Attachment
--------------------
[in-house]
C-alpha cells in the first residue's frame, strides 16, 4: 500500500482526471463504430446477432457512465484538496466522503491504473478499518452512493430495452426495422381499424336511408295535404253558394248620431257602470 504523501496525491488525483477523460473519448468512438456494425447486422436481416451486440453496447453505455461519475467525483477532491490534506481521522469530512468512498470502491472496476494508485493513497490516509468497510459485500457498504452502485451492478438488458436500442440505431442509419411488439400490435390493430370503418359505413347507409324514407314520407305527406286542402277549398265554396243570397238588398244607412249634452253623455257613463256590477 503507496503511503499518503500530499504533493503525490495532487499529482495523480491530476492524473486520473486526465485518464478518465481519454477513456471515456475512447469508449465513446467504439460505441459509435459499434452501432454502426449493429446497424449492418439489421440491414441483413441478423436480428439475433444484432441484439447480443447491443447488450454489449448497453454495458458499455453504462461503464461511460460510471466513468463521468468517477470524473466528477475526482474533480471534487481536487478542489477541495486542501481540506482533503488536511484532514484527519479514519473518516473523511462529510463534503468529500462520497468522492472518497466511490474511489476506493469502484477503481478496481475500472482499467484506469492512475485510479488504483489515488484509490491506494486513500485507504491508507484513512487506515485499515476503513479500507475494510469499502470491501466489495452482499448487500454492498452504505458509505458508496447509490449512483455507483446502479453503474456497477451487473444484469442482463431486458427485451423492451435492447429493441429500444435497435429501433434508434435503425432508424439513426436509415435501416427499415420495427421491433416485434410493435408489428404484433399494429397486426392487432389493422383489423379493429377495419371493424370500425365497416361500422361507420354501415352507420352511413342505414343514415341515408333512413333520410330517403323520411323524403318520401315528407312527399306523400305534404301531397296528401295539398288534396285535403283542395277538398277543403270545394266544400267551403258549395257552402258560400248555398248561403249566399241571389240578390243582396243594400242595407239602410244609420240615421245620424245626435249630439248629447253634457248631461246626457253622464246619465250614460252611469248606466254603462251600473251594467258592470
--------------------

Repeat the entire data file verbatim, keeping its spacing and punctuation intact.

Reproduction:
[in-house]
C-alpha cells in the first residue's frame, strides 16, 4: 500500500482526471463504430446477432457512465484538496466522503491504473478499518452512493430495452426495422381499424336511408295535404253558394248620431257602470 504523501496525491488525483477523460473519448468512438456494425447486422436481416451486440453496447453505455461519475467525483477532491490534506481521522469530512468512498470502491472496476494508485493513497490516509468497510459485500457498504452502485451492478438488458436500442440505431442509419411488439400490435390493430370503418359505413347507409324514407314520407305527406286542402277549398265554396243570397238588398244607412249634452253623455257613463256590477 503507496503511503499518503500530499504533493503525490495532487499529482495523480491530476492524473486520473486526465485518464478518465481519454477513456471515456475512447469508449465513446467504439460505441459509435459499434452501432454502426449493429446497424449492418439489421440491414441483413441478423436480428439475433444484432441484439447480443447491443447488450454489449448497453454495458458499455453504462461503464461511460460510471466513468463521468468517477470524473466528477475526482474533480471534487481536487478542489477541495486542501481540506482533503488536511484532514484527519479514519473518516473523511462529510463534503468529500462520497468522492472518497466511490474511489476506493469502484477503481478496481475500472482499467484506469492512475485510479488504483489515488484509490491506494486513500485507504491508507484513512487506515485499515476503513479500507475494510469499502470491501466489495452482499448487500454492498452504505458509505458508496447509490449512483455507483446502479453503474456497477451487473444484469442482463431486458427485451423492451435492447429493441429500444435497435429501433434508434435503425432508424439513426436509415435501416427499415420495427421491433416485434410493435408489428404484433399494429397486426392487432389493422383489423379493429377495419371493424370500425365497416361500422361507420354501415352507420352511413342505414343514415341515408333512413333520410330517403323520411323524403318520401315528407312527399306523400305534404301531397296528401295539398288534396285535403283542395277538398277543403270545394266544400267551403258549395257552402258560400248555398248561403249566399241571389240578390243582396243594400242595407239602410244609420240615421245620424245626435249630439248629447253634457248631461246626457253622464246619465250614460252611469248606466254603462251600473251594467258592470